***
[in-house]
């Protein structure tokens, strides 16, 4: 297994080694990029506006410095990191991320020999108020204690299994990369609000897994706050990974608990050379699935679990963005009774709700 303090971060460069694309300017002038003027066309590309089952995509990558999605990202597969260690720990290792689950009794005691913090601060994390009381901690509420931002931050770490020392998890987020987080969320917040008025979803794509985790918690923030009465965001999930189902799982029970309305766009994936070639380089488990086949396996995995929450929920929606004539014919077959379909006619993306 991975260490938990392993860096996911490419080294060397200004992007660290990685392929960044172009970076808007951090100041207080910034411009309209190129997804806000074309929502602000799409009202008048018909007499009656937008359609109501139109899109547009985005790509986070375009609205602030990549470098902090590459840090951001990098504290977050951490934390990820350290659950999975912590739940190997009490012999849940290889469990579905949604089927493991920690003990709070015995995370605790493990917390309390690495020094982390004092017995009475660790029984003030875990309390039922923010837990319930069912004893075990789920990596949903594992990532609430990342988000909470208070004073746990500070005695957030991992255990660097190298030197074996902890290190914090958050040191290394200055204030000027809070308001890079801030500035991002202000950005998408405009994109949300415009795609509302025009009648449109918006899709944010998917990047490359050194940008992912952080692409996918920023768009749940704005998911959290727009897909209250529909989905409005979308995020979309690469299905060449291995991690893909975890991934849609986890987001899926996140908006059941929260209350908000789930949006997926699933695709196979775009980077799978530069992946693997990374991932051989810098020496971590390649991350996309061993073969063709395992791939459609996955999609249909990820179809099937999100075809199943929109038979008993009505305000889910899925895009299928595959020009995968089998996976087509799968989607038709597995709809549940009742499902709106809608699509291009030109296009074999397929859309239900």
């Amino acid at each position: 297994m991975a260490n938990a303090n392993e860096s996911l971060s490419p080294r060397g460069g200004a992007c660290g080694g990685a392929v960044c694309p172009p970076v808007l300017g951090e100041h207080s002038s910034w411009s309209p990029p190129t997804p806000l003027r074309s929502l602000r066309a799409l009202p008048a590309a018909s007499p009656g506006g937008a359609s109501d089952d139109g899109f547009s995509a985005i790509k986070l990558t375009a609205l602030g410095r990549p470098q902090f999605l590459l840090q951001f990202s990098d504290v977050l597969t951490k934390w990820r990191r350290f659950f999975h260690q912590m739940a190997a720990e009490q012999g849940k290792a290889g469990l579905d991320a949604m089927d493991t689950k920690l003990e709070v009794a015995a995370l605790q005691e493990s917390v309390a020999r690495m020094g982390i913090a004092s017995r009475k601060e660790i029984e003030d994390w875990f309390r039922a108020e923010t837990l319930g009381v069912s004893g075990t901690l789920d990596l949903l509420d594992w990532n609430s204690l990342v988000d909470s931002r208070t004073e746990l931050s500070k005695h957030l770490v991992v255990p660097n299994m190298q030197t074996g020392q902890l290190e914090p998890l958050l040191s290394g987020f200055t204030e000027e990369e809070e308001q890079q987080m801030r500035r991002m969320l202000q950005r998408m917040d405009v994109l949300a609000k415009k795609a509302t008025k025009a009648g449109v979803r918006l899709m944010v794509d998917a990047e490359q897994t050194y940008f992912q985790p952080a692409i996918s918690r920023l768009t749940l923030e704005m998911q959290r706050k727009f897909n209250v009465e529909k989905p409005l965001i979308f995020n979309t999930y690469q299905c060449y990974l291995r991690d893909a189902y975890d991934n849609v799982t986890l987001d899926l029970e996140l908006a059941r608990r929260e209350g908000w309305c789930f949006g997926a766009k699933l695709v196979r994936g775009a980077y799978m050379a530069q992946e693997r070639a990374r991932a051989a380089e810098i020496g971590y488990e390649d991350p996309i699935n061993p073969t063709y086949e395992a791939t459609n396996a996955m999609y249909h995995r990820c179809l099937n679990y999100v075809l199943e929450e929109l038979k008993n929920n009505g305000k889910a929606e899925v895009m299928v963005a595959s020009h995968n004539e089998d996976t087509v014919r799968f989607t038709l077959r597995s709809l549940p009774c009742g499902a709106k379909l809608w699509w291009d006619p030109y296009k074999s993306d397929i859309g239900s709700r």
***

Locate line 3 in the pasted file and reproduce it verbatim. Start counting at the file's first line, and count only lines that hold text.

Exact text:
């Amino acid at each position: 297994m991975a260490n938990a303090n392993e860096s996911l971060s490419p080294r060397g460069g200004a992007c660290g080694g990685a392929v960044c694309p172009p970076v808007l300017g951090e100041h207080s002038s910034w411009s309209p990029p190129t997804p806000l003027r074309s929502l602000r066309a799409l009202p008048a590309a018909s007499p009656g506006g937008a359609s109501d089952d139109g899109f547009s995509a985005i790509k986070l990558t375009a609205l602030g410095r990549p470098q902090f999605l590459l840090q951001f990202s990098d504290v977050l597969t951490k934390w990820r990191r350290f659950f999975h260690q912590m739940a190997a720990e009490q012999g849940k290792a290889g469990l579905d991320a949604m089927d493991t689950k920690l003990e709070v009794a015995a995370l605790q005691e493990s917390v309390a020999r690495m020094g982390i913090a004092s017995r009475k601060e660790i029984e003030d994390w875990f309390r039922a108020e923010t837990l319930g009381v069912s004893g075990t901690l789920d990596l949903l509420d594992w990532n609430s204690l990342v988000d909470s931002r208070t004073e746990l931050s500070k005695h957030l770490v991992v255990p660097n299994m190298q030197t074996g020392q902890l290190e914090p998890l958050l040191s290394g987020f200055t204030e000027e990369e809070e308001q890079q987080m801030r500035r991002m969320l202000q950005r998408m917040d405009v994109l949300a609000k415009k795609a509302t008025k025009a009648g449109v979803r918006l899709m944010v794509d998917a990047e490359q897994t050194y940008f992912q985790p952080a692409i996918s918690r920023l768009t749940l923030e704005m998911q959290r706050k727009f897909n209250v009465e529909k989905p409005l965001i979308f995020n979309t999930y690469q299905c060449y990974l291995r991690d893909a189902y975890d991934n849609v799982t986890l987001d899926l029970e996140l908006a059941r608990r929260e209350g908000w309305c789930f949006g997926a766009k699933l695709v196979r994936g775009a980077y799978m050379a530069q992946e693997r070639a990374r991932a051989a380089e810098i020496g971590y488990e390649d991350p996309i699935n061993p073969t063709y086949e395992a791939t459609n396996a996955m999609y249909h995995r990820c179809l099937n679990y999100v075809l199943e929450e929109l038979k008993n929920n009505g305000k889910a929606e899925v895009m299928v963005a595959s020009h995968n004539e089998d996976t087509v014919r799968f989607t038709l077959r597995s709809l549940p009774c009742g499902a709106k379909l809608w699509w291009d006619p030109y296009k074999s993306d397929i859309g239900s709700r």